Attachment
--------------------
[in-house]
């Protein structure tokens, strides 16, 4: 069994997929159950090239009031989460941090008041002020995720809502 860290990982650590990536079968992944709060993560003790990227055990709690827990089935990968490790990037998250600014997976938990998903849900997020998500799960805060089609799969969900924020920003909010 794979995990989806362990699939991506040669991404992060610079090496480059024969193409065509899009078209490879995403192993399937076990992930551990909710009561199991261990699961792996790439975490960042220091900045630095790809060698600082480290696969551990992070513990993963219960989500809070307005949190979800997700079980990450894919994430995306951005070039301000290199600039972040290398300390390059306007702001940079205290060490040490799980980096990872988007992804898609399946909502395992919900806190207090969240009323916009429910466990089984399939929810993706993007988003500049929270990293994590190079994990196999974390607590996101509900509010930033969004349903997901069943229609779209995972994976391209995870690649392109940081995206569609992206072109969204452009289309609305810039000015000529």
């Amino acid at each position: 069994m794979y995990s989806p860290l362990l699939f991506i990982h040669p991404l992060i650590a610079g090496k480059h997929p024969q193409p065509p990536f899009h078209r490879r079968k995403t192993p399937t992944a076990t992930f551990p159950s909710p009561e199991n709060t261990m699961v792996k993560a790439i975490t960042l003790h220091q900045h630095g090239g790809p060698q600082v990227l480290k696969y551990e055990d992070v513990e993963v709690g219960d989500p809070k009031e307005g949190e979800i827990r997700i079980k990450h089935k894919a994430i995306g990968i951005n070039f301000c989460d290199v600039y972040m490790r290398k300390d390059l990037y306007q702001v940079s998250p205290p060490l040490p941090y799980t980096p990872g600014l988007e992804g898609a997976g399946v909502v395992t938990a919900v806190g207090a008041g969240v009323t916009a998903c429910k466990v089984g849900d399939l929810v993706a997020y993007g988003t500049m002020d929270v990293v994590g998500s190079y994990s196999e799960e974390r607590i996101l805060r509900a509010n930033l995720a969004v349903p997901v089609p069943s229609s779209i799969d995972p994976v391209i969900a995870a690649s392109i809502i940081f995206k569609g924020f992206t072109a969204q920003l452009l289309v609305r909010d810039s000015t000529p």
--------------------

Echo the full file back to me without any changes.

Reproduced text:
[in-house]
């Protein structure tokens, strides 16, 4: 069994997929159950090239009031989460941090008041002020995720809502 860290990982650590990536079968992944709060993560003790990227055990709690827990089935990968490790990037998250600014997976938990998903849900997020998500799960805060089609799969969900924020920003909010 794979995990989806362990699939991506040669991404992060610079090496480059024969193409065509899009078209490879995403192993399937076990992930551990909710009561199991261990699961792996790439975490960042220091900045630095790809060698600082480290696969551990992070513990993963219960989500809070307005949190979800997700079980990450894919994430995306951005070039301000290199600039972040290398300390390059306007702001940079205290060490040490799980980096990872988007992804898609399946909502395992919900806190207090969240009323916009429910466990089984399939929810993706993007988003500049929270990293994590190079994990196999974390607590996101509900509010930033969004349903997901069943229609779209995972994976391209995870690649392109940081995206569609992206072109969204452009289309609305810039000015000529």
């Amino acid at each position: 069994m794979y995990s989806p860290l362990l699939f991506i990982h040669p991404l992060i650590a610079g090496k480059h997929p024969q193409p065509p990536f899009h078209r490879r079968k995403t192993p399937t992944a076990t992930f551990p159950s909710p009561e199991n709060t261990m699961v792996k993560a790439i975490t960042l003790h220091q900045h630095g090239g790809p060698q600082v990227l480290k696969y551990e055990d992070v513990e993963v709690g219960d989500p809070k009031e307005g949190e979800i827990r997700i079980k990450h089935k894919a994430i995306g990968i951005n070039f301000c989460d290199v600039y972040m490790r290398k300390d390059l990037y306007q702001v940079s998250p205290p060490l040490p941090y799980t980096p990872g600014l988007e992804g898609a997976g399946v909502v395992t938990a919900v806190g207090a008041g969240v009323t916009a998903c429910k466990v089984g849900d399939l929810v993706a997020y993007g988003t500049m002020d929270v990293v994590g998500s190079y994990s196999e799960e974390r607590i996101l805060r509900a509010n930033l995720a969004v349903p997901v089609p069943s229609s779209i799969d995972p994976v391209i969900a995870a690649s392109i809502i940081f995206k569609g924020f992206t072109a969204q920003l452009l289309v609305r909010d810039s000015t000529p």